Flinn passed to I’dre Bell near the 15, where Bell swiveled past a defender before sprinting into the end zone. This was Bell’s first game in a half-season, since a knee injury in week seven. The senior’s return did wonders against the Wonders. That scoring play was the first of two Flinn TD passes.

Brown, the 15th seed, stayed in the game. Jaron Cooper’s 22-yard run cut the lead in half, at 14-7. Cooper ran for 147 yards overall. But ACR responded. Flinn ran in for a TD, on fourth and two. ACR led 21-20 at halftime then 28-20, but Brown tied it with seven minutes to go.

Reynolds had the last laugh — scoring the winning TD to avoid overtime and prevail. Eberhardt’s interception of Jordan Medley’s bomb at the ACR one sealed victory.

Meanwhile, in Erwin’s John G. Kerr Stadium, the Warriors got the jump on the 11th-seeded Cougars (93) from Taylorsville. QB Weaver scored the first TD four minutes into the game, on an 11-yard keeper up the middle. He stepped left as he faked a handoff, cut upfield, spun counter-clockwise off of the first tackler, then broke two more tackles to surge into the end zone. Weaver ran for 180 yards.

Kenny Wilkes’ picked off a long Lance Justice pass at the Erwin one-yard line, and his momentum carried him into the end zone for a ruled touchback.

The second score was Chaffin’s four-yard run to the right side, on a pitchout. Weaver set up that score with keepers gaining three then four yards. Chaffin’s 40-yard scamper got the drive going.

ACHS made the first long TD, with a 39-yard run up the middle untouched by big Dayente Calhoun. Erwin scouting detected mostly wide runs in the Cougars’ ball control offense; the run up the middle seemed a surprise to the defense.

The pivotal point of the game began as Alexander Central marched into the red zone and threatened to tie the game. But the drive stalled on downs.

Erwin reopened its two-TD lead with a quick bite to the jugular vein. It was vintage Erwin — a short pass reception, broken for a long (84-yard) score. Thompson took a screen left to the house, on the most exciting scoring play of the night. One wonders if the A. in Clyde A. Erwin stands for “Athletic.”

“Simba” went left, then zig-zagged back and forth to break free. He cut back right to elude the first defender, then promptly zoomed back left to race around another foe then two more Cougars down the sideline. Thirty-seven seconds later, it was halftime with Erwin up 21-7.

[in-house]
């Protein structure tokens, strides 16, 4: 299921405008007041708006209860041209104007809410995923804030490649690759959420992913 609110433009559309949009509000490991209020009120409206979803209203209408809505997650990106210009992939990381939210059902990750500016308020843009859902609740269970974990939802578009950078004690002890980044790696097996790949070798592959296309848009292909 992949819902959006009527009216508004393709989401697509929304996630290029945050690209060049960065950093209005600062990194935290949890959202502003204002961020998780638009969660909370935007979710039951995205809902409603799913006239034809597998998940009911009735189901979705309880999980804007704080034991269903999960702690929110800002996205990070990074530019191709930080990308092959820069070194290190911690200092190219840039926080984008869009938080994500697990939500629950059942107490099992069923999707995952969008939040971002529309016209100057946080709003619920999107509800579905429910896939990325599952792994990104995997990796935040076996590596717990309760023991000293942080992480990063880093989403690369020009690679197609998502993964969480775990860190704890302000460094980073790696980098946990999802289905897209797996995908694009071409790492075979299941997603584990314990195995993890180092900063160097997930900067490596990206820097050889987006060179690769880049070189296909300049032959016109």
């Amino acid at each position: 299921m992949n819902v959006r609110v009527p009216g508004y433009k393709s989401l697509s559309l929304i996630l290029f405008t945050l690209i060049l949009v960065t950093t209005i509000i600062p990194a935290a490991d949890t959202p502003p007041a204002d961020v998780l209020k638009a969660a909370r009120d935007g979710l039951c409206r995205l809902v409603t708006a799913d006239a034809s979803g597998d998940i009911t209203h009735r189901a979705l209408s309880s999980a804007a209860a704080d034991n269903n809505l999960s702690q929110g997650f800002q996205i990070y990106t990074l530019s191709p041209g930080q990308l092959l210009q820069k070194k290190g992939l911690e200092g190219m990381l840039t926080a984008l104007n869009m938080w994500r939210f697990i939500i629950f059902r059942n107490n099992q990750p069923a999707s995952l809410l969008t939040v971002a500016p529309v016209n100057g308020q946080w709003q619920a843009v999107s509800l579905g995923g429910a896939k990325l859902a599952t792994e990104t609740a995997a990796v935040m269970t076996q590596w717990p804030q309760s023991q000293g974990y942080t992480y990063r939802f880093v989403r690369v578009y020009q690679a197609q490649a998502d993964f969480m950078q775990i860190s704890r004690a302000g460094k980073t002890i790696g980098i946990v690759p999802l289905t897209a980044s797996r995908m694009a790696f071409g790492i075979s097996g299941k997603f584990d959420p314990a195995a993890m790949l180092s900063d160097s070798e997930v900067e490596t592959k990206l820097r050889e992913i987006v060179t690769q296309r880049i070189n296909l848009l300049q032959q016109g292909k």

On the sidelines right after that dynamic score, an elated Weaver raved to his buddy Thompson about how confident he was it would be a TD once Simeon drew mere one-on-one coverage downfield. Thompson nodded repeatedly, in response.

Erwin got the ball first to open the second half, and tacked on a TD to lead by three scores (at 28-7) two minutes into the half. As Pruett noted, Erwin was then firmly in control. Weaver heaved a bomb to Thompson near the goal line on the right side, for the 37-yard score.

Weaver kept that drive going, on third and four, with a 37-yard keeper. Many compare him as a crafty duel threat QB to Seattle star Russell Wilson, the former N.C. State and Wisconsin standout. Pruett said his QB makes big plays both in passing and running, and comes through in pressure situations.

The teams twice traded TDs. Chaffin ran 35 yards for a score, on fourth and three. Weaver later threw scoring passes to Chaffin covering 77 yards, then to Thompson to cap the scoring.

A sack by 300-pounder Dillon Luther was among standout defensive plays. Linebackers Emory Pennell and A.J. Dean and DL Jackson Gouge and Dylan Crook also excelled.

ACHS had thrown fewer than 50 passes all season entering the game, but passed much more than usual in Justice’s first start. Cougar staff said the sophomore has a stronger arm than his predecessor Rhoney Easton, who sustained a concussion in the prior game.